With that said, coaches should guage at their client’s likelihood for improvement by understanding their personality traits. In our recent book, Clueless: Coaching People Who Just Don’t Get It, Ken and I talk about the process and methods for maximizing coaching, as well as research about the various personality traits and their impact on behavioral change.


Toss ’em or Keep ’em? What To Do With Harsh Open-Ended Comments in 360-Degree Feedback?

“A pleasant illusion is better than a harsh reality.”

-Christian Nevell Bovee

Open-ended comments have some clear benefits and disadvantages. Participants generally find comments from open-ended questions useful and a great way of clarifying the sometimes confusing quantitative scores (e.g., when rater agreement is low but average scores are moderate or moderately high).

Open-ended comments do have some potential downsides. For one thing, they take more time to complete and require more effort on the part of raters to make them more behavioral and useful. At the same time, open-ended comments might also reveal raters, diminishing anonymity in the feedback process, where the participant is likely to identify who said what.

One of the biggest disadvantages of open-ended comments is the negative impact it can have on the participant.Open-ended comments can create strong emotional reactions that can interfere with the acceptance of feedback and lead to diminished engagement and productivity. For example, Smither and Walker (2004) analyzed the impact of upward feedback ratings, as well as open-ended comments, over a one-year period for 176 managers. They found that those who received a small number of unfavorable, behaviorally-based comments improved more than other managers, but those who received a large number relative to positive comments significantly declined in performance more than other managers.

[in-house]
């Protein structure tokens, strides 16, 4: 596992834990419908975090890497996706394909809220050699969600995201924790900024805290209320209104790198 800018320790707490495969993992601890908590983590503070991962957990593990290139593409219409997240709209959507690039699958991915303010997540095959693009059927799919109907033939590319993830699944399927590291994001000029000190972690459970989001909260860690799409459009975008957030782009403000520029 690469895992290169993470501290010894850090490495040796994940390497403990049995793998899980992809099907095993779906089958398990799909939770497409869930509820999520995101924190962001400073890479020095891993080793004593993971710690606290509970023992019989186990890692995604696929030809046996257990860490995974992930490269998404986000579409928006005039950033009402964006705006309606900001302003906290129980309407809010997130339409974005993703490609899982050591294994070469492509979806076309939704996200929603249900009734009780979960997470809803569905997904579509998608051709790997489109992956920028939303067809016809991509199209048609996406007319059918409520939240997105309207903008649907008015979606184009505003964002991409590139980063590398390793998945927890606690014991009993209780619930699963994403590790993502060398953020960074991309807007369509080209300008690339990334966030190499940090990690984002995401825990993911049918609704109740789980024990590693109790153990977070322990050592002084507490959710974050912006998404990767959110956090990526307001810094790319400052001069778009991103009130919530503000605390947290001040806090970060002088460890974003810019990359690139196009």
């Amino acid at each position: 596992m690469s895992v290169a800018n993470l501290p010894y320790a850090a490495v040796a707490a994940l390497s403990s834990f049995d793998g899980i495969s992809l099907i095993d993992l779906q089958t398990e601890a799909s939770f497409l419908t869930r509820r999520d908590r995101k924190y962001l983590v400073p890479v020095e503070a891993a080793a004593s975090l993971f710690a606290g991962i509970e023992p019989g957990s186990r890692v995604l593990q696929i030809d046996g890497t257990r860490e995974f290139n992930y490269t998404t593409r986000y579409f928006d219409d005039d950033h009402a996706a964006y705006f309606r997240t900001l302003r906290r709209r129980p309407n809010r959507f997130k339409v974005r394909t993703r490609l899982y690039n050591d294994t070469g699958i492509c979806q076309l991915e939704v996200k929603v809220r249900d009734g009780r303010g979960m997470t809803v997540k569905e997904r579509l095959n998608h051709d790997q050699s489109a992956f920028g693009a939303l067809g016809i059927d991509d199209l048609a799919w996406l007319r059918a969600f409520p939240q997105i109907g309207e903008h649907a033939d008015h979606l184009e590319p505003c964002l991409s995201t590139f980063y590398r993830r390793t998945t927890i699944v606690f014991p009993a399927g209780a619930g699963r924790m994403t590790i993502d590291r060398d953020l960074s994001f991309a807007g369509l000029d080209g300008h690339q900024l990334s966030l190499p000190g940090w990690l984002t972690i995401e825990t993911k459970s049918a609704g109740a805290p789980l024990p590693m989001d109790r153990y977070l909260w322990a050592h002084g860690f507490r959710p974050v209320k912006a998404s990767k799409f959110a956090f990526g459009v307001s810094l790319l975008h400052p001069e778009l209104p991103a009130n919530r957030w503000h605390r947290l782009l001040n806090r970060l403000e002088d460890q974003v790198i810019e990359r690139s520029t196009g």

Coach’s Critique:

They say that some things are better left unsaid….. I couldn’t agree with this statement more. It is common for raters to take advantage of being provided with open-ended questions by stating their opinion about the participant in an overly critical way, either intentionally or unintentionally. This can lead to hurt feelings, diminishment in confidence, and a decreased motivation to change on the part of the participant.

The challenge is to collect as much honest and useful information as possible, while keeping the participants emotional reactions in tact! So, what do consultants or coaches do when they have reviewed a 360-degree feedback that consists of overly critical open-ended comments? Do they toss ’em? Or, do they keep ’em?

This is obviously a difficult question to answer, as it is essentially a judgement call on the part of the coach. In my experience, if a feedback comment is not behavioral AND specific, it does not need to be included. If there is something negative to be said about someone, then perhaps it does NOT need to be mentioned. A rater might say, “No body respects or listens to Joe’s presentations! He is clumsy and boring!”. Well, here is what I would do….I would ask one question…does the quantitative portion of the 360 results cover development opportunities for presentation skills. If so, I would take this comment OUT. Not only would keeping such a comment emotionally hurt the participant and decrease chances of behavioral change, but it could motivate him to try to identify the rater that made the comment…this could inevitably lead to tremendous resentment and animosity.

So, generally, when comments are highly critical, it might be a good idea to delete the comment or modify it in a way that participant might feel more comfortable to receive.

What has been your experience with harsh and unnecessary open-ended comments? Would you toss ’em or keep ’em?


  1. Smither & Walker, A.G. (2004). Are the characteristics of narrative comments related to improvement in multi-rater feedback ratings over time? Personnel Psychology, 89, 575-581.